4 ways water policymakers can be gamechangers
Who should take the lead in the fight against water stress? Individuals, communities, civil society and the corporate world all have a role to play. But there is another key piece in the puzzle: support, coordination, and regulation from governments.
Implementing effective water measures can be challenging, but the policy is an opportunity to regulate and reduce scarcity-driven economic and social disruption. Effective water policies challenge the way things have traditionally been done to address issues of supply, demand – and strategy. Here’s what they look like in action.
Outdated infrastructure and urbanization represent a twin threat to water security around the world. City expansion can erase floodplains and forests, disrupting their benefits – the absorption of rainwater and pollutants – while simultaneously increasing the need for these natural processes.
Green policies can roll back these threats, for instance by reintegrating natural hydrological processes via vegetated roofs, absorbent lawns and urban parks. In Philadelphia, USA, the cost of converting impervious surfaces into permeable ones has been estimated at $1.2 billion over 25 years. Compare that to $6 billion in traditional, ‘grey’ infrastructure costs, and it’s clear such measures can be cheaper, too.
As well as reducing flood risks, these policies dovetail with increased demand. For instance, properly captured run-off can be used for non-potable needs like car washing and toilet flushing.
India’s national water policy goes further, bringing the reduce-reuse-recycle mantra to the heart of urban water management by proposing that treated wastewater be used systematically for flushing and fire-fighting.
Each year 32 billion cubic meters of water are lost to leaks, theft and gaps in monitoring – sometimes known as ‘Non revenue water’. Half the losses occur in developing countries.
The problem was keenly felt in Togo during the pandemic. In 2020, just 17% of households had access to basic handwashing facilities. As in many countries, investment hasn’t kept pace with demand. Infrastructure is dated, while production capacity and supply systems leave even the capital city, Lomé, with limited access to water.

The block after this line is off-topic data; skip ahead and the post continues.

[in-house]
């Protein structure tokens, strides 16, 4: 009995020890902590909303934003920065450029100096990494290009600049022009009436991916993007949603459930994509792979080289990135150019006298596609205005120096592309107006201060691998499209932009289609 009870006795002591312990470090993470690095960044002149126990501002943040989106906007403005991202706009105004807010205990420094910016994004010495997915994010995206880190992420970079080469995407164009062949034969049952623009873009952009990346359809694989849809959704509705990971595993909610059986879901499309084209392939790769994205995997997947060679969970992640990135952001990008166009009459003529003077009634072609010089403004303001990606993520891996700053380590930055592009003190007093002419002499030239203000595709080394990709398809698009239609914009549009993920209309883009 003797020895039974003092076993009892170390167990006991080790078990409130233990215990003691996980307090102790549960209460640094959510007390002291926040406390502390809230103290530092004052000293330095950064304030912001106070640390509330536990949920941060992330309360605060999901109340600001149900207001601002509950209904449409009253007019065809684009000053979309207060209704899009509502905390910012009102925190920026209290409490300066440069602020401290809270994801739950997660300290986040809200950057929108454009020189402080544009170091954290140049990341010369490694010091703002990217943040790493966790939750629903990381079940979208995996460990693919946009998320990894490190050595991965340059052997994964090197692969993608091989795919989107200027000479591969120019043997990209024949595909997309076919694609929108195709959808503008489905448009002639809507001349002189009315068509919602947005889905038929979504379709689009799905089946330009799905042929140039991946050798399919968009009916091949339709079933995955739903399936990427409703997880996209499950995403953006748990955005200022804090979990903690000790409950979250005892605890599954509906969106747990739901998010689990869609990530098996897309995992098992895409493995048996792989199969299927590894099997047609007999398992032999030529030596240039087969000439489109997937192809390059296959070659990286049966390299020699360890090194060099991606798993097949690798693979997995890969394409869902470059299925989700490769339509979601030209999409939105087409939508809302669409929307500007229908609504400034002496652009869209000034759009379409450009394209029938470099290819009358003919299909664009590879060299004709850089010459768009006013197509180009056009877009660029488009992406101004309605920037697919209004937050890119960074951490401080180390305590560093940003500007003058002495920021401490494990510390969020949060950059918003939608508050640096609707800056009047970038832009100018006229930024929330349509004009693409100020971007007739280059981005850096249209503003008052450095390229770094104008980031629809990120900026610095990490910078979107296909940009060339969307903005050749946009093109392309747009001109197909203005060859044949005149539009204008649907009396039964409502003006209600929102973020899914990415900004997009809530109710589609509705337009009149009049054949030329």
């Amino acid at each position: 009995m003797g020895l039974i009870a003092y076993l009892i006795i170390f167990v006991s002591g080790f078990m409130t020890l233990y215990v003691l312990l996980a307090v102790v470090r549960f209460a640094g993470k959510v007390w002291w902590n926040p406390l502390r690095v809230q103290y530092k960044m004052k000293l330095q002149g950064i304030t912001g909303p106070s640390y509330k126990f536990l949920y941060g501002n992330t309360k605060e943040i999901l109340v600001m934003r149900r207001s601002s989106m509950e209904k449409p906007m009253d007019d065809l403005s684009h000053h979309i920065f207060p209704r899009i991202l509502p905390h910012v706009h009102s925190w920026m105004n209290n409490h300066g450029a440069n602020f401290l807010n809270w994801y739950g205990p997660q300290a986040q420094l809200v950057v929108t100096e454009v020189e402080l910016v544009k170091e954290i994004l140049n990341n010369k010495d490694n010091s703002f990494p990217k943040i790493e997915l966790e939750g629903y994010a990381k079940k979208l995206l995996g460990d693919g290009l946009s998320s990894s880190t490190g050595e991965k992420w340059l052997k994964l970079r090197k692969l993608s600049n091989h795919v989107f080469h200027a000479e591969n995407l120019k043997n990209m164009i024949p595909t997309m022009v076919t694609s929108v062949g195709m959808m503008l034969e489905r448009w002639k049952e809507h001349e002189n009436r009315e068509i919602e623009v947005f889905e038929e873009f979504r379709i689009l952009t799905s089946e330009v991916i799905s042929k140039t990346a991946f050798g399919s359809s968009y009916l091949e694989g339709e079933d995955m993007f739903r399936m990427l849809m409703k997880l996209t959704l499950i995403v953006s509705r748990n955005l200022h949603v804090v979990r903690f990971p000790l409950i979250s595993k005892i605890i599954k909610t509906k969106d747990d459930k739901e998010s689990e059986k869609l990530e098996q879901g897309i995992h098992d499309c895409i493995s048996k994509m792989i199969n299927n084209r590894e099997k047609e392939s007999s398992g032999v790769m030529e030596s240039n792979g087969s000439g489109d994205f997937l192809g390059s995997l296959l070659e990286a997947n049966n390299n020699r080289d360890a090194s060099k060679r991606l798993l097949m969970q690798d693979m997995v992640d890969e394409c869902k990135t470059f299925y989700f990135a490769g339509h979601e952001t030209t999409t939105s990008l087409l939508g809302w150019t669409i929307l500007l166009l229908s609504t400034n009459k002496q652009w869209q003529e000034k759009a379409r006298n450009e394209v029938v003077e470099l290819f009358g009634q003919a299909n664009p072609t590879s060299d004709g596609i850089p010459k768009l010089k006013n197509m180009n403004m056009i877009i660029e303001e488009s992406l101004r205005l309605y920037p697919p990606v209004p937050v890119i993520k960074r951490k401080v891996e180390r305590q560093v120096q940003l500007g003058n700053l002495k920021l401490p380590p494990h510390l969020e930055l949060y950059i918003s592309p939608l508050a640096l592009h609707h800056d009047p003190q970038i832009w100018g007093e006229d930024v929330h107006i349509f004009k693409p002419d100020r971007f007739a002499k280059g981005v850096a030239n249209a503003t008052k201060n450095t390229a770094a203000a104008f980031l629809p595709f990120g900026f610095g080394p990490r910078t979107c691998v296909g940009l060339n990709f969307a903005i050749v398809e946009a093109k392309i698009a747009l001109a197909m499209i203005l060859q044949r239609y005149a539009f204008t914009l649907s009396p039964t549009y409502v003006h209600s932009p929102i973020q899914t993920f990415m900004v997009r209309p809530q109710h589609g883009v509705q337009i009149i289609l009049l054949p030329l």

Now a diagnostic tool created with the World Bank is leading the way to water security. Data analysis is a core part of the process, predicting where and why problems start and directing attention where needed.
The tool has informed an action plan to guide policy, tariff reforms and regulations. It has also led to the Togo Urban Water Security Project, a $65 million project to improve the national urban water utility’s operational efficiency.
Like Togo, Jordan suffers unsustainable water loss: 50% is non-revenue, which translates to losses worth around $500 million annually.
While policy can create new pathways to better water management, sometimes they must involve restrictions, too. Just as policy can’t ignore supply and maintenance issues, it can’t continue to reward intensive water use. Hence creating sound policy means predicting nudge factors.
For instance, Jordan is one of the world’s most water-scarce countries yet it is home to large, water-intensive farms such as banana plantations. Even small-holder farmers continue to grow water-intensive crops such as melons. These crops offer the subsistence farmers higher profit margins at local markets – enough to justify paying for extra water – so water rationing takes a back seat.
Again India’s national water policy models an alternative approach. Here, policy proposals encourage diversification away from thirsty crops, backing it up with public procurement regulations that favour pulses and nutri-cereals instead.
Research has shown that fragmented water institutions are the biggest headache facing policymakers, so inclusion – in the sense of a shared vision – is important.
As climate change exacerbates long-standing patterns of drought across the Middle East, the government of Jordan is strengthening resilience via the MENADrought project, in partnership with the International Water Management Institute (IWMI).
Outcomes include actions for reducing drought and minimising its impact. There’s also access to tools, such as map systems that detect drought across water systems before they’re visible on the ground. IWMI says this access to expertise is why a multidisciplinary team should be a project priority.
Similarly, persuasive water policies include all stakeholders. Yet while women across developing nations bear the responsibility for managing water, they’re often excluded from policy decisions and fair access. The economic incentives for inclusion are potent: recovering 200 million hours lost every day, as well as improving participation in education and employment. This is another gap that policy can close for the better.
Related blog posts: